When it comes to the digital, online scene, things tend to get very technical very quickly.  Here at Snellville Websites, we specialize in handling website creation, optimization, and hosting for our clients.  In this blog, we’ll take a brief look (in layman’s terms) at the following questions: what is a domain, and do I own my domain?

What Is a Domain / Domain Name?

When you first set up your small business website, you’ll need a website address.  For example, SnellvilleWebsitesToday.com is the domain name for our website.

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This website address is also called a domain or a domain name.  These names simplify the way that internet surfers browse the web.  Without domain names, we would all have to remember random strings of numbers called IP Addresses.  Your small business website’s domain is an easy way for clients to find you on the internet without using a search engine.  For these reasons, it’s important for your domain to be short, unique, and easy to remember.  It’s also incredibly important that you consider your website’s goal when you select a domain name.

What’s the Difference Between a Domain Name and a Website?

Without getting technical, a domain is simply a redirection.  Think of the domain name as a set of directions that leads to the destination.  The destination in this example is your small business website.

Can Domains be “Owned”?

Yes, they certainly can.  Like anything else in the digital scene, ownership over website-related things can be quite convoluted and confusing.  In order to explain this as simply as possible, let’s think about access to the account under which the domain is registered.

  • If you registered the domain yourself at a site like GoDaddy or NameCheap, you are the owner of the domain as long as you keep paying for the domain.
  • If your website designer registered the domain for you, they should have input your information rather than theirs.  Should you not have the account login information from your website designer, ask for it.

Do I Own My Domain?

You can use web tools like WHOIS to search for a website and determine if it is in your name or someone else’s.  It’s important to note that some domain registrars (the end-user) can opt to keep their personal information private on platforms like these; this is usually in an effort to avoid spam and advertisements.  If you search for your domain within a WHOIS lookup and don’t see something you recognize, circle back to whoever helped you set up your domain. The bottom line is, though, that if you don’t have access to the account under which the domain is registered, you don’t have full ownership.  If you’ve been working with a website designer that did this step for you, they may have forgotten to send you the login information.  Get in touch with them to initiate a transfer of ownership.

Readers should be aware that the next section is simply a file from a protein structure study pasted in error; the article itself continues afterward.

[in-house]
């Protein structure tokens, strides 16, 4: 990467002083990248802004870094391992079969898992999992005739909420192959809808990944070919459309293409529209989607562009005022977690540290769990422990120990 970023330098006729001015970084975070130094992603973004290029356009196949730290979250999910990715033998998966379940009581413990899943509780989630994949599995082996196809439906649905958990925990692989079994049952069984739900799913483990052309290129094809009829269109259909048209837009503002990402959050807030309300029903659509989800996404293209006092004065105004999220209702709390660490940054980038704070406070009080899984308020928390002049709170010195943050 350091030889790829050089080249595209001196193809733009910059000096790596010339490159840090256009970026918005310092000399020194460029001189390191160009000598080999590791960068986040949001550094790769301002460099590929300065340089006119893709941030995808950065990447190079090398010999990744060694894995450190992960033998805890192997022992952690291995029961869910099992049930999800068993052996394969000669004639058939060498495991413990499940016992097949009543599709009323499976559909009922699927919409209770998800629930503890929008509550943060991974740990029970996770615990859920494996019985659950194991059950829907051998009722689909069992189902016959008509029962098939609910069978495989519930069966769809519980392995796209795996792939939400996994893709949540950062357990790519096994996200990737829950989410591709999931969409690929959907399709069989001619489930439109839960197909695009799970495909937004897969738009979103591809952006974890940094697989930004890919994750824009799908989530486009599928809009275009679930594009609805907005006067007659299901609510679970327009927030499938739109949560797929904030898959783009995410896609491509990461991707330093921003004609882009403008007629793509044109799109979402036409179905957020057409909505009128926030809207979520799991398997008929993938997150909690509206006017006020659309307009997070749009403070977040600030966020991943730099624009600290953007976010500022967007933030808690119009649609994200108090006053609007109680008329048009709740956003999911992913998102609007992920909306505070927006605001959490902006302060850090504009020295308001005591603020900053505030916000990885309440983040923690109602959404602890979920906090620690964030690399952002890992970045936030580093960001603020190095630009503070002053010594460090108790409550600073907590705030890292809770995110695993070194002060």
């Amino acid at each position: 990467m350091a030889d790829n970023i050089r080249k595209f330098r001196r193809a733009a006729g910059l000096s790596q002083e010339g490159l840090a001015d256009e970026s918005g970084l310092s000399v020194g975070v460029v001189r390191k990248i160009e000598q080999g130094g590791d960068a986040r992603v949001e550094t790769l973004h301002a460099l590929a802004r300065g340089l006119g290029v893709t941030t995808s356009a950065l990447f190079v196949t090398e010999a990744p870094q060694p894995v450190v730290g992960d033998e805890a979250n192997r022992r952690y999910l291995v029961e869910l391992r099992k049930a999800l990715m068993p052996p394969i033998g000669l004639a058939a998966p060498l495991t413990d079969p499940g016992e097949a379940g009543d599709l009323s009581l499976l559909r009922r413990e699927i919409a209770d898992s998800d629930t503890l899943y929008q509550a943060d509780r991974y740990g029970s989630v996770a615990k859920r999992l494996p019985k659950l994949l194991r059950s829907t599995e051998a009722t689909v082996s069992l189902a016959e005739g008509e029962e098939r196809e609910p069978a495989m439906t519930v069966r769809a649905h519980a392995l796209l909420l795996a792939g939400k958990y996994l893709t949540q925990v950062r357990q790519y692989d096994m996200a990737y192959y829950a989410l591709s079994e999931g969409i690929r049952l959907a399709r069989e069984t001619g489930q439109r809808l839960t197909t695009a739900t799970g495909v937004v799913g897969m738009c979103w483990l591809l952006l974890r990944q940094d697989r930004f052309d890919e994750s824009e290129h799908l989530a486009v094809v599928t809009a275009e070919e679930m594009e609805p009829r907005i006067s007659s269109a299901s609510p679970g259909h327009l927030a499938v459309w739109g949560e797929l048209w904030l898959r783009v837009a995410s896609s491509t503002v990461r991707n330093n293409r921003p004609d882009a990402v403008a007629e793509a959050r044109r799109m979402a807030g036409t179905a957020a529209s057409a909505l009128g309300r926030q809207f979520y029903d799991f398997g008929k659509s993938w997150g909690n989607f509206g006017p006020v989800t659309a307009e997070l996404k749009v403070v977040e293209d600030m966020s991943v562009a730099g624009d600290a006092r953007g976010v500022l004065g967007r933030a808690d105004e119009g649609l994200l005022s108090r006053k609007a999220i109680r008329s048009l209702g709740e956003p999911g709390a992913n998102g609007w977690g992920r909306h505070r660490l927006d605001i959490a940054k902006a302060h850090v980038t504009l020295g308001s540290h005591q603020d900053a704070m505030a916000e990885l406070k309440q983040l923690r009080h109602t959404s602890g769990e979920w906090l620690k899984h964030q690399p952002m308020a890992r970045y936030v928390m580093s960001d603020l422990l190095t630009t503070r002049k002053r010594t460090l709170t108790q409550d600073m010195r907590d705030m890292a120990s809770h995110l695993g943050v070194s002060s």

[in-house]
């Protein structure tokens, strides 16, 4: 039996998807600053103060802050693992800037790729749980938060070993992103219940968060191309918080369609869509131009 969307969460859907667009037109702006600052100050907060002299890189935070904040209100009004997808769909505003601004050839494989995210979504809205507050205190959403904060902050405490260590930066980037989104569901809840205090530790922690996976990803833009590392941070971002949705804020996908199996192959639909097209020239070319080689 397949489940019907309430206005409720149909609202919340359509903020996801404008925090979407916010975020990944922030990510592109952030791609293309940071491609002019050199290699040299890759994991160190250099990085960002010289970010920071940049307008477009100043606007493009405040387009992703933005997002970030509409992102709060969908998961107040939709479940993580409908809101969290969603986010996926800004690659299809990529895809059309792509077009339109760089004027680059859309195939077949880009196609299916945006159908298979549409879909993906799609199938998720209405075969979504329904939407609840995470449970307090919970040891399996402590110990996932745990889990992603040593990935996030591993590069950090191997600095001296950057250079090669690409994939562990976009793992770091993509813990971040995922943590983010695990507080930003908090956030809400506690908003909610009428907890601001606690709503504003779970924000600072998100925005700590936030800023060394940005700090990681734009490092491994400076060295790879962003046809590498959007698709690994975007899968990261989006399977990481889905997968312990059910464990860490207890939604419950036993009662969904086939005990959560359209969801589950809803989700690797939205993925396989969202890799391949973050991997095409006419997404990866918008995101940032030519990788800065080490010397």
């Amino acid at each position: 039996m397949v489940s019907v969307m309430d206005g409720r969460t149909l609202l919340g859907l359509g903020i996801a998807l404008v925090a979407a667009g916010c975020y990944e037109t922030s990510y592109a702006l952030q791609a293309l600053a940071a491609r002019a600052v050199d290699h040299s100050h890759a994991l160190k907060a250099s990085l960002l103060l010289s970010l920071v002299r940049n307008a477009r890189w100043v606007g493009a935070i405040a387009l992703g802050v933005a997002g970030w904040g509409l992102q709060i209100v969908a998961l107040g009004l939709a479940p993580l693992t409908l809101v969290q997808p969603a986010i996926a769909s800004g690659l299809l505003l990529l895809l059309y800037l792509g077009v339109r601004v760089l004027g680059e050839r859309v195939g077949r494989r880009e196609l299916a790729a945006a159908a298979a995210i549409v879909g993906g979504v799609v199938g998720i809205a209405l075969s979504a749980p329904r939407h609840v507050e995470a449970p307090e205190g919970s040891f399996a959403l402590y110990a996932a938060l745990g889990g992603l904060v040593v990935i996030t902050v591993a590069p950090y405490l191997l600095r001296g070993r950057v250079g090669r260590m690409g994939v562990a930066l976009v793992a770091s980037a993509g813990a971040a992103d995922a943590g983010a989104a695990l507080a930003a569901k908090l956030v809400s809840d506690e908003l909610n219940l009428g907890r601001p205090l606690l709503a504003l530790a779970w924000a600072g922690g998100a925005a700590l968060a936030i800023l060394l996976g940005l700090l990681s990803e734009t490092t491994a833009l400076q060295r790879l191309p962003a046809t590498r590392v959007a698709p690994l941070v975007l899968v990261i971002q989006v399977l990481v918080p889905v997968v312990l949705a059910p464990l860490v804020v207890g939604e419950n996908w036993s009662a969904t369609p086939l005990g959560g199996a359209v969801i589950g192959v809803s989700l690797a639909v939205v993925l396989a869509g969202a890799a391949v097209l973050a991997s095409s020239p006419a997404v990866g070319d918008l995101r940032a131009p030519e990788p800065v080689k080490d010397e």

What Happens if I Stop Paying for the Domain Name?

If you stop paying for your domain, the domain name will stop redirecting to the proper destination.  Instead, it will display a standard GoDaddy or NameCheap page offering to sell the domain to you.  The domain can be sold to anyone at this point – you can see how this might cause some complications.

What Do I Do if Someone Else Snatches My Domain Name?

You may be able to purchase it from them, but it might cost you quite a bit of money.  Unfortunately, there is a massive market for reselling domains – especially those that are owned by big corporations.  If someone else has purchased your domain, it’s already too late for proactive measures.  You have now entered the negotiation stage.

Should I Register My Own Domain Name?

Given the option, you should always register your domain yourself.  While it may sound easier to have your website designer do this for you, it can be a little bit more complicated in the long run.  In the beginning stages of website creation, your designer may need access to the account in order to set up those redirects we talked about earlier.  However, once this step is completed, they will not need access anymore.

Remember, as a small business owner, you should take away a couple of things from this article. First, you should have access to your domain name account.  Second, the contact information for the account should be your contact information.

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